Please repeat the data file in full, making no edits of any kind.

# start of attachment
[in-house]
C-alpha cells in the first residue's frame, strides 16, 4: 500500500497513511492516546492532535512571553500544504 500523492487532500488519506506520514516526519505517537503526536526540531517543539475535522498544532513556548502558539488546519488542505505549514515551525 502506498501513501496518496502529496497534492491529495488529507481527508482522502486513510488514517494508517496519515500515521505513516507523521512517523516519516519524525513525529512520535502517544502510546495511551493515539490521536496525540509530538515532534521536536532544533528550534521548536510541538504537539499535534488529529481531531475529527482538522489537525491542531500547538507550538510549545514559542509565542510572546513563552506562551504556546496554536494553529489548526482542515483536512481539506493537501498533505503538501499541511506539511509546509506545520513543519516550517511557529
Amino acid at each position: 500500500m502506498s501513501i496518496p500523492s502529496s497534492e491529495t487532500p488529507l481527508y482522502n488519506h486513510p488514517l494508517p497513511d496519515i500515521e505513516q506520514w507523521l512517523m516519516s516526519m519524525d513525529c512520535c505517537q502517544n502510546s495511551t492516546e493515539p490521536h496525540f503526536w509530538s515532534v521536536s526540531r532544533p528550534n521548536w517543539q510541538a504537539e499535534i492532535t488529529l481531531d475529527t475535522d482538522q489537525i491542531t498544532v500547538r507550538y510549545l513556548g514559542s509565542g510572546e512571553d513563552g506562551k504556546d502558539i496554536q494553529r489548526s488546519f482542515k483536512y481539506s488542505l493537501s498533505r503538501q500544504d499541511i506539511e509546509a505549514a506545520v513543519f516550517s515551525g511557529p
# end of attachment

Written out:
[in-house]
C-alpha cells in the first residue's frame, strides 16, 4: 500500500497513511492516546492532535512571553500544504 500523492487532500488519506506520514516526519505517537503526536526540531517543539475535522498544532513556548502558539488546519488542505505549514515551525 502506498501513501496518496502529496497534492491529495488529507481527508482522502486513510488514517494508517496519515500515521505513516507523521512517523516519516519524525513525529512520535502517544502510546495511551493515539490521536496525540509530538515532534521536536532544533528550534521548536510541538504537539499535534488529529481531531475529527482538522489537525491542531500547538507550538510549545514559542509565542510572546513563552506562551504556546496554536494553529489548526482542515483536512481539506493537501498533505503538501499541511506539511509546509506545520513543519516550517511557529
Amino acid at each position: 500500500m502506498s501513501i496518496p500523492s502529496s497534492e491529495t487532500p488529507l481527508y482522502n488519506h486513510p488514517l494508517p497513511d496519515i500515521e505513516q506520514w507523521l512517523m516519516s516526519m519524525d513525529c512520535c505517537q502517544n502510546s495511551t492516546e493515539p490521536h496525540f503526536w509530538s515532534v521536536s526540531r532544533p528550534n521548536w517543539q510541538a504537539e499535534i492532535t488529529l481531531d475529527t475535522d482538522q489537525i491542531t498544532v500547538r507550538y510549545l513556548g514559542s509565542g510572546e512571553d513563552g506562551k504556546d502558539i496554536q494553529r489548526s488546519f482542515k483536512y481539506s488542505l493537501s498533505r503538501q500544504d499541511i506539511e509546509a505549514a506545520v513543519f516550517s515551525g511557529p